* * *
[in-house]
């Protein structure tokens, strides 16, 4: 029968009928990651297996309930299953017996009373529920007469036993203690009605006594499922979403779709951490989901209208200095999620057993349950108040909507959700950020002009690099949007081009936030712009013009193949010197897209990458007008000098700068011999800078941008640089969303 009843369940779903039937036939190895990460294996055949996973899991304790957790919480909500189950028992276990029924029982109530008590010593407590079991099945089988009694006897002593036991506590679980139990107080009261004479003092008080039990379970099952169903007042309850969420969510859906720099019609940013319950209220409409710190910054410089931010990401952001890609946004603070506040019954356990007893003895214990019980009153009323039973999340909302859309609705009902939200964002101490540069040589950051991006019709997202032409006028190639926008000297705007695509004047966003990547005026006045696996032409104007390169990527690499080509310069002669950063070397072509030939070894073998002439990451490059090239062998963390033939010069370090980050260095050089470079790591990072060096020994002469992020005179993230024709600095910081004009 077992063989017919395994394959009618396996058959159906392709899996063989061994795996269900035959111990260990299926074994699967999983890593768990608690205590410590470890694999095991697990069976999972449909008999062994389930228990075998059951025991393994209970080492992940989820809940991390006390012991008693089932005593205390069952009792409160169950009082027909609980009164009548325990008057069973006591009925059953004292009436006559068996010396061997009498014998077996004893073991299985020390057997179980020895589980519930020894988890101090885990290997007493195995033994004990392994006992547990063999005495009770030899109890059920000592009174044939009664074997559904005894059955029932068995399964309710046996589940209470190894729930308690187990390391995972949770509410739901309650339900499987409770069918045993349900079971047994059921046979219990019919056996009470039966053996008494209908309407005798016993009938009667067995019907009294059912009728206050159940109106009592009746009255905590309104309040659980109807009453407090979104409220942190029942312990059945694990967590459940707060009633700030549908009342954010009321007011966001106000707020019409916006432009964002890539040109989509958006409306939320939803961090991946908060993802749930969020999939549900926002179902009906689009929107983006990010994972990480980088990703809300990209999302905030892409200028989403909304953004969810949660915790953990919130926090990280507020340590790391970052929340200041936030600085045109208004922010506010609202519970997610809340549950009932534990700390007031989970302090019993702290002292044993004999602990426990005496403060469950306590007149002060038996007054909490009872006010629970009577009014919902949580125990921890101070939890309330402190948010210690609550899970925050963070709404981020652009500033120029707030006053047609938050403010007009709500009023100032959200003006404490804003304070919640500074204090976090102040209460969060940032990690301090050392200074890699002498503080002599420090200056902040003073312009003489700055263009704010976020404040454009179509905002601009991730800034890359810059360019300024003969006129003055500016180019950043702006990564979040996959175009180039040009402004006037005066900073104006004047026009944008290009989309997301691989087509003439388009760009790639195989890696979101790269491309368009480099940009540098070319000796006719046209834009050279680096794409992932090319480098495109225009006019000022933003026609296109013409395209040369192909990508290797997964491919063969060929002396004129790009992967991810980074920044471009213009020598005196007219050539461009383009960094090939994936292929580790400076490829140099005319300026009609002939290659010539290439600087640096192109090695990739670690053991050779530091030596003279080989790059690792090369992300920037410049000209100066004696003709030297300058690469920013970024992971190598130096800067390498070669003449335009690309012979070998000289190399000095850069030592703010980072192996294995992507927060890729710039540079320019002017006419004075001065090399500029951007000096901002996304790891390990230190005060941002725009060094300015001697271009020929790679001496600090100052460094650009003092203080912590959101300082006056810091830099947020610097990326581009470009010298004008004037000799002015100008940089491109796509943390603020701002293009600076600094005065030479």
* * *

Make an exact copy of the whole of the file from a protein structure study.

[in-house]
């Protein structure tokens, strides 16, 4: 029968009928990651297996309930299953017996009373529920007469036993203690009605006594499922979403779709951490989901209208200095999620057993349950108040909507959700950020002009690099949007081009936030712009013009193949010197897209990458007008000098700068011999800078941008640089969303 009843369940779903039937036939190895990460294996055949996973899991304790957790919480909500189950028992276990029924029982109530008590010593407590079991099945089988009694006897002593036991506590679980139990107080009261004479003092008080039990379970099952169903007042309850969420969510859906720099019609940013319950209220409409710190910054410089931010990401952001890609946004603070506040019954356990007893003895214990019980009153009323039973999340909302859309609705009902939200964002101490540069040589950051991006019709997202032409006028190639926008000297705007695509004047966003990547005026006045696996032409104007390169990527690499080509310069002669950063070397072509030939070894073998002439990451490059090239062998963390033939010069370090980050260095050089470079790591990072060096020994002469992020005179993230024709600095910081004009 077992063989017919395994394959009618396996058959159906392709899996063989061994795996269900035959111990260990299926074994699967999983890593768990608690205590410590470890694999095991697990069976999972449909008999062994389930228990075998059951025991393994209970080492992940989820809940991390006390012991008693089932005593205390069952009792409160169950009082027909609980009164009548325990008057069973006591009925059953004292009436006559068996010396061997009498014998077996004893073991299985020390057997179980020895589980519930020894988890101090885990290997007493195995033994004990392994006992547990063999005495009770030899109890059920000592009174044939009664074997559904005894059955029932068995399964309710046996589940209470190894729930308690187990390391995972949770509410739901309650339900499987409770069918045993349900079971047994059921046979219990019919056996009470039966053996008494209908309407005798016993009938009667067995019907009294059912009728206050159940109106009592009746009255905590309104309040659980109807009453407090979104409220942190029942312990059945694990967590459940707060009633700030549908009342954010009321007011966001106000707020019409916006432009964002890539040109989509958006409306939320939803961090991946908060993802749930969020999939549900926002179902009906689009929107983006990010994972990480980088990703809300990209999302905030892409200028989403909304953004969810949660915790953990919130926090990280507020340590790391970052929340200041936030600085045109208004922010506010609202519970997610809340549950009932534990700390007031989970302090019993702290002292044993004999602990426990005496403060469950306590007149002060038996007054909490009872006010629970009577009014919902949580125990921890101070939890309330402190948010210690609550899970925050963070709404981020652009500033120029707030006053047609938050403010007009709500009023100032959200003006404490804003304070919640500074204090976090102040209460969060940032990690301090050392200074890699002498503080002599420090200056902040003073312009003489700055263009704010976020404040454009179509905002601009991730800034890359810059360019300024003969006129003055500016180019950043702006990564979040996959175009180039040009402004006037005066900073104006004047026009944008290009989309997301691989087509003439388009760009790639195989890696979101790269491309368009480099940009540098070319000796006719046209834009050279680096794409992932090319480098495109225009006019000022933003026609296109013409395209040369192909990508290797997964491919063969060929002396004129790009992967991810980074920044471009213009020598005196007219050539461009383009960094090939994936292929580790400076490829140099005319300026009609002939290659010539290439600087640096192109090695990739670690053991050779530091030596003279080989790059690792090369992300920037410049000209100066004696003709030297300058690469920013970024992971190598130096800067390498070669003449335009690309012979070998000289190399000095850069030592703010980072192996294995992507927060890729710039540079320019002017006419004075001065090399500029951007000096901002996304790891390990230190005060941002725009060094300015001697271009020929790679001496600090100052460094650009003092203080912590959101300082006056810091830099947020610097990326581009470009010298004008004037000799002015100008940089491109796509943390603020701002293009600076600094005065030479």